The Children Show us the Way

16 Oct The Children Show us the Way

Calvary Presbyterian Church,
October 7, 2018
Gene Kendall, Jr

I remember it like it was yesterday, the visual and emotional memories were burned into my amygdala.  On Thanksgiving morning, 43 years ago, with my 4 other siblings home from college for the holiday, my mother told us to gather in the dining room….” Your father has something to tell you” she said.    It was an odd instruction, and we knew something was up because when we got home from college, we noticed bedroom furniture in the basement where the family room had been. And so we gathered around the table, and my father proceeded to tell us that he was moving out, leaving my mother, that he wasn’t happy, that he hadn’t been for some time, and that he wanted to find happiness again:  The words landed like a bomb, we really did not know what do or say, I don’t remember at that point if we tried to negotiate or talk him about of it…we did not see it coming, after 25 years of marriage…then the tears came, all six of us including my father were crying our eyes out together around the table. Our perfect family turned out to be an illusion, and in that instant, things would never be the same.  With my heart in pieces, I helped him move out later that morning, a single mattress and box spring, a few other small pieces of furniture and his clothes, moving him into a one-bedroom apartment across town. The rest is history….

My story is just one of the many stories that could be told in this congregation on the subject of divorce…whether it was over 40 years ago or more recently, it’s still a very personal subject…. divorce is usually painful…. it has consequences, and it is a reminder in that in spite of the very best of intentions , our humanity is fragile and flawed.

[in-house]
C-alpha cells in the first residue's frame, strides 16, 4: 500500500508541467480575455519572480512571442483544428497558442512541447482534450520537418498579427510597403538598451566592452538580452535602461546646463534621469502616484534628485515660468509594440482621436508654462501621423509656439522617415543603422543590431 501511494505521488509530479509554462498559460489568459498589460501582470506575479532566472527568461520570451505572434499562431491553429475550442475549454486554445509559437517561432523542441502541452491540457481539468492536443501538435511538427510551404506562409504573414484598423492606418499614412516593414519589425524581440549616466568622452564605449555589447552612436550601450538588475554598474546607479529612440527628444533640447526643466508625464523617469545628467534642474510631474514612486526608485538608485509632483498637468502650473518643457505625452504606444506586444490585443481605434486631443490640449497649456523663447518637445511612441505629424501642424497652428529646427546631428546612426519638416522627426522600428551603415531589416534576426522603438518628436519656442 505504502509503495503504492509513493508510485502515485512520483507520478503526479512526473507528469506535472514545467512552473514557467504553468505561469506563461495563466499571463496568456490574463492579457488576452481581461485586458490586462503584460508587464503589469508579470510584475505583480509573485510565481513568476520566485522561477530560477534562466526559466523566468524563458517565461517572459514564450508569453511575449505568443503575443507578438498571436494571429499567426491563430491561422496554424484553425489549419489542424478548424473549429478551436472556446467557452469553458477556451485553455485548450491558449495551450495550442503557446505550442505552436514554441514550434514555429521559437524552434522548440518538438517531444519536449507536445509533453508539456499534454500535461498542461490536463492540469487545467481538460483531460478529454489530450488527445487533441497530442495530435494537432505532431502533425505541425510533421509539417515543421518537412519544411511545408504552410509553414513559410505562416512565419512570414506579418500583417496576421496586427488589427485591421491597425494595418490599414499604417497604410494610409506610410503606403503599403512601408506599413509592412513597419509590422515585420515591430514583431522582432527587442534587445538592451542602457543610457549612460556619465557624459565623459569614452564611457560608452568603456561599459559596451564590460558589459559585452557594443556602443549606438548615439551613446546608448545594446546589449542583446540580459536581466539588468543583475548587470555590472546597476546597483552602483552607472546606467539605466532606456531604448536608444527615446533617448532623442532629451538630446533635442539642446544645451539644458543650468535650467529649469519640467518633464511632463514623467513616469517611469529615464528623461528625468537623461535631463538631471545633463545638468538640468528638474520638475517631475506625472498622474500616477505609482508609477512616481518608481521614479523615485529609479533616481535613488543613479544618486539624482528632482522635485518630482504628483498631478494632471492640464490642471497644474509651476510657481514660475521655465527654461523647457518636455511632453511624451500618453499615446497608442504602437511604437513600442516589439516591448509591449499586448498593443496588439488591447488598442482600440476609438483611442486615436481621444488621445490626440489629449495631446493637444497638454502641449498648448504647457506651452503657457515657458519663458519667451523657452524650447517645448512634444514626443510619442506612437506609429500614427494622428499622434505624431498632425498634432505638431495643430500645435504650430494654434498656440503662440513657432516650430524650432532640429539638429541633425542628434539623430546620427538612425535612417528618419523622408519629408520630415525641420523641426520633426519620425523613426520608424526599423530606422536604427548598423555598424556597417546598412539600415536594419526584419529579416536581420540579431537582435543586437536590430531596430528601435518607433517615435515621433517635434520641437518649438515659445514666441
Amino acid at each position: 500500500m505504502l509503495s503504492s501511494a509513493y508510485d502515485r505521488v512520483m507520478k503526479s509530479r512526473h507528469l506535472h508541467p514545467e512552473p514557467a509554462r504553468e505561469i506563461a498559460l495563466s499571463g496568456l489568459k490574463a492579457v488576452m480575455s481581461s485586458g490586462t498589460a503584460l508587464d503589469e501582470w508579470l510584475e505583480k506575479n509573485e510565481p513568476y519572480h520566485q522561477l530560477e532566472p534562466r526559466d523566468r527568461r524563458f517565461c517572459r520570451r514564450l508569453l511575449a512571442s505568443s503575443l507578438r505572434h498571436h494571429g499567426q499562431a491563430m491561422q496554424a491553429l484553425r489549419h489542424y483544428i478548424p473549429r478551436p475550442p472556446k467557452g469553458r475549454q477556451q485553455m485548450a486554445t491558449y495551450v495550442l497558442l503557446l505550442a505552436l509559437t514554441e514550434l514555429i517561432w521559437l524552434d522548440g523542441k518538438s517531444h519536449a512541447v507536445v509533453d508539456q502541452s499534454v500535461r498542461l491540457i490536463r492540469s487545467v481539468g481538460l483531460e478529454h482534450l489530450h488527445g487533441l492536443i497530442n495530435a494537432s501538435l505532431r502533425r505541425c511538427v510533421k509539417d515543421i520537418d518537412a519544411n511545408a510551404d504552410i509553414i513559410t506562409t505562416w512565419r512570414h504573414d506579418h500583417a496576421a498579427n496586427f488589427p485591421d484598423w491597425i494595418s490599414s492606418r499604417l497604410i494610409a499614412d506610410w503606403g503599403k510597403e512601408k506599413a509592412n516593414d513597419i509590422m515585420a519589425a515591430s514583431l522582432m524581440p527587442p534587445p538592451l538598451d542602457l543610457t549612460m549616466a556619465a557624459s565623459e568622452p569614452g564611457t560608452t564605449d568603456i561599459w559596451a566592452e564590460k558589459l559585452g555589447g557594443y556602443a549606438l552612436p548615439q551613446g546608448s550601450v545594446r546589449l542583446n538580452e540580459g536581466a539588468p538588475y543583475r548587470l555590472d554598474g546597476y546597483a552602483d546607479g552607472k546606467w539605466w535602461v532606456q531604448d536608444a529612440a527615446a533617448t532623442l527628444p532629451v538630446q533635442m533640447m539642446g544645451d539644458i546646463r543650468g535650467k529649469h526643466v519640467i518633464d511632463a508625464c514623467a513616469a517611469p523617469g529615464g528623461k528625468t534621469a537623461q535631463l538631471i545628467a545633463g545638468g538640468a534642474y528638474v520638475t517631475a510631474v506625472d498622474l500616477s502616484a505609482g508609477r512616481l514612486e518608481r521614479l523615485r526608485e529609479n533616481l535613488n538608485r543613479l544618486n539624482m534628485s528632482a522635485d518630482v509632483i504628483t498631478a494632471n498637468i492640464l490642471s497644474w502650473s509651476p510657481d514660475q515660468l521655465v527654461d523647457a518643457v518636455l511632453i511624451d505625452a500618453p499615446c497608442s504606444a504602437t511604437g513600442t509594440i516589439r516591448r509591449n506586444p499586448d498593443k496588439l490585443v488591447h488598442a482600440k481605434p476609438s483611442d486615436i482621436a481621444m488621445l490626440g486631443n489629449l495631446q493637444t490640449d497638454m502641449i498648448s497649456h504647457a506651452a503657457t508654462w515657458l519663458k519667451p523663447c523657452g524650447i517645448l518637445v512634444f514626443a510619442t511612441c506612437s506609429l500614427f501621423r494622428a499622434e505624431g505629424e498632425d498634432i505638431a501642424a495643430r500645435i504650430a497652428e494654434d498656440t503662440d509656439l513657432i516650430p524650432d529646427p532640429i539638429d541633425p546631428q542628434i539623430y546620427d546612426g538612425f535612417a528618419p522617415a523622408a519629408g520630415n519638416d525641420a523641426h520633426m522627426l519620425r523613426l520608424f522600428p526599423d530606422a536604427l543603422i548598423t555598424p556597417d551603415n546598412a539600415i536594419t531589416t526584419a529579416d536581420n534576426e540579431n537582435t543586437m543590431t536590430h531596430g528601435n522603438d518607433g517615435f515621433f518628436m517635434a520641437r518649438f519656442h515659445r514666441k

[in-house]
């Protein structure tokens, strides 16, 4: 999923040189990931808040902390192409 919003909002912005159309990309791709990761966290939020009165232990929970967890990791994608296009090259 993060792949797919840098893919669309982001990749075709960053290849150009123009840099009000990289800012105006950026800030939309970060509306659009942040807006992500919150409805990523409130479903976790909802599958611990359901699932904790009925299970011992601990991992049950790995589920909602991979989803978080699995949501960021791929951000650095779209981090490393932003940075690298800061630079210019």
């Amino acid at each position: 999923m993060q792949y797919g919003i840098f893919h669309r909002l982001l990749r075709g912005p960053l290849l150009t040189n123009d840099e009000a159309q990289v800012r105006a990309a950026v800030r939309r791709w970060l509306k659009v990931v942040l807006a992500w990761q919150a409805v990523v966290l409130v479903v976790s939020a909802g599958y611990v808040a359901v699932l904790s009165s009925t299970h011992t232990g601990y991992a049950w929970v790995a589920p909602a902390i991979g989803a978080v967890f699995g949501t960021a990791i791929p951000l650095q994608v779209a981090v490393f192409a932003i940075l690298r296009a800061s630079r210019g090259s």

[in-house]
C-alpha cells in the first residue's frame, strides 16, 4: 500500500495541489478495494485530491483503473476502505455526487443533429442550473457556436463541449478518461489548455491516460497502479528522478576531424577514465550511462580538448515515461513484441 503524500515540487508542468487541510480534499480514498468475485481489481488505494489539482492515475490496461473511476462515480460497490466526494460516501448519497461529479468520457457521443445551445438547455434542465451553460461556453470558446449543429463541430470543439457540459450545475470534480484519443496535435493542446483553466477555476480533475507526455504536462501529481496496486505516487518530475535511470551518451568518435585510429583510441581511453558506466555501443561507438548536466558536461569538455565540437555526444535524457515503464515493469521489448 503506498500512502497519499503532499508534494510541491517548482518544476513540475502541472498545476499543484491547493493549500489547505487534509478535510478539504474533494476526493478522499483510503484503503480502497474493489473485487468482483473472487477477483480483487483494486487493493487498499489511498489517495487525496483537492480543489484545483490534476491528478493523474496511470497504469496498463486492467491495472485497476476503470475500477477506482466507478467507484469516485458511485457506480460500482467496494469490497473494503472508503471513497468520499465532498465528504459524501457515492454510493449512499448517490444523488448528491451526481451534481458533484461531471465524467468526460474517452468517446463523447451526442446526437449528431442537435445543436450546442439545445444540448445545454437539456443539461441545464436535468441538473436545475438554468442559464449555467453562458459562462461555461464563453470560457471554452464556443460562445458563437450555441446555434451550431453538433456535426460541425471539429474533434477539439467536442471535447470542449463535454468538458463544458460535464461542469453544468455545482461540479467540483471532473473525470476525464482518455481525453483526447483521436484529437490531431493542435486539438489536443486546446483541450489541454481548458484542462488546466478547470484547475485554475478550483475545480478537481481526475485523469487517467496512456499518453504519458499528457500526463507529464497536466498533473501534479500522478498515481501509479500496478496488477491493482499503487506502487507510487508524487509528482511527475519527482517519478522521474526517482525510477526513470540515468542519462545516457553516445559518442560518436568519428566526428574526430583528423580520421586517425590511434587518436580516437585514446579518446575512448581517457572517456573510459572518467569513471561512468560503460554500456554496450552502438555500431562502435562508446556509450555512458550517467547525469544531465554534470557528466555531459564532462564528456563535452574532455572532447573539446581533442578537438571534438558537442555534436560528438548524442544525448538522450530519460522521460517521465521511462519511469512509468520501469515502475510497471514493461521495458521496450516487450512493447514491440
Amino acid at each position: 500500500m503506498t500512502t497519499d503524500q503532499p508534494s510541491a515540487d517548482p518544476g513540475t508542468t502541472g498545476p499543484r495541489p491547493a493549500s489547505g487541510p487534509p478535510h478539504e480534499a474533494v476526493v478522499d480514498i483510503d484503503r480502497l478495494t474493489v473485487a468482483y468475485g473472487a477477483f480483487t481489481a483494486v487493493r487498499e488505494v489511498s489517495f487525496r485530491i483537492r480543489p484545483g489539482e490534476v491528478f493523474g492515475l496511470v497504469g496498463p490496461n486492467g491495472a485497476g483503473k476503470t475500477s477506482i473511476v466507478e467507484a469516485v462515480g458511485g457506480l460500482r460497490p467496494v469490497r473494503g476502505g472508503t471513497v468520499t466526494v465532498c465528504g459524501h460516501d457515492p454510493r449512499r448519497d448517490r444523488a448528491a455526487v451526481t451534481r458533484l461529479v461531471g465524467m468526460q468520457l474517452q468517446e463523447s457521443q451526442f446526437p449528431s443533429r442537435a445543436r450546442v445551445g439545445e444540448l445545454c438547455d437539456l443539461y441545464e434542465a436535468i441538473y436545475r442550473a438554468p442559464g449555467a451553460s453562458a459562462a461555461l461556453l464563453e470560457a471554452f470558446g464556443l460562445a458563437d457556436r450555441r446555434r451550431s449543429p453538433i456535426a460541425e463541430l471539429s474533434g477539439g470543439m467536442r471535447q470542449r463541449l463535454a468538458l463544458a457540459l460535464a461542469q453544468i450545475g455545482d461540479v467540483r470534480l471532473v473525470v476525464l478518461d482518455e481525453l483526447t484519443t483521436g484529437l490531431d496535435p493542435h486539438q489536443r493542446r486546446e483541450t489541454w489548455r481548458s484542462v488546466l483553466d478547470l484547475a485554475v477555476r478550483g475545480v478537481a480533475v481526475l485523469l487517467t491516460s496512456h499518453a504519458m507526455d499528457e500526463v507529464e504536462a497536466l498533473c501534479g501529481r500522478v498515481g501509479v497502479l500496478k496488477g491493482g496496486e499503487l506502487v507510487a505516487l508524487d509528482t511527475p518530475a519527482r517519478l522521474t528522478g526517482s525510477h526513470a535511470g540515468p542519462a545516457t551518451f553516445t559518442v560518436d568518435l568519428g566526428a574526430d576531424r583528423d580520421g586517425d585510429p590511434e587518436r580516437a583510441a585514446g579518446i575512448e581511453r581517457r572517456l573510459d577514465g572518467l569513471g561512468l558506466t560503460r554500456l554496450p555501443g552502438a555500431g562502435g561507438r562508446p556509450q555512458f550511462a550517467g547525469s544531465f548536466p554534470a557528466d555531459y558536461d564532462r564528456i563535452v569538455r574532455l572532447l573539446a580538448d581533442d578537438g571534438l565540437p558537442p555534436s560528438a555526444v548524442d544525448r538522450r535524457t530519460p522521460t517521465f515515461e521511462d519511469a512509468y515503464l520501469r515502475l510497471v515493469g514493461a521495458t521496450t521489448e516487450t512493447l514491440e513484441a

The Gospel text (that Angus read this morning) comes to us via the lectionary…. I did not choose it; it chose me so to speak…. I will admit I had second thoughts about sticking with it over the past few weeks, not just because it is a difficult and sensitive subject, but also because of everything that else that has going on in the public sphere around us regarding the Senate fight to confirm Brett Kavanagh as the next Supreme Court Justice.  Certainly there is another text with more relevance.

This text also brings with it a bad history of being repeatedly misinterpreted, weaponized, and taken out of context.  It has been used to judge and shame and belittle, highlight failures and faults and shattered dreams, and reinforce feelings of stigma or that we are unlovable. And because of that concern, many preachers run from this text and pick a softer topic.   Who would blame them?

But I will argue this morning, that the timing of this text is actually fortuitous, because what we’ve been witnessing very publically over the past two weeks with this Supreme Court nomination process is a story about power and privilege…Who has it, how is it used or abused, who is worthy of being listened to or believed?  What is the truth, and does truth even matter? Once we get below the surface of this Gospel text, some of these same issues emerge. And my goal is to uncover an alternative way of thinking and being, and find a word of hope that we need to hear in the midst of so much turmoil.

This particular Gospel story found in Mark comes to us in three parts.   The first is Jesus’s engagement with the Pharisees while he is teaching a crowd beside the Jordan River.  The second is when he is alone with his disciples, teaching them separately. And the third part is his engagement with the children that the disciples try to shoo away.  Each of these elements builds on the other, and together they provide the full meal.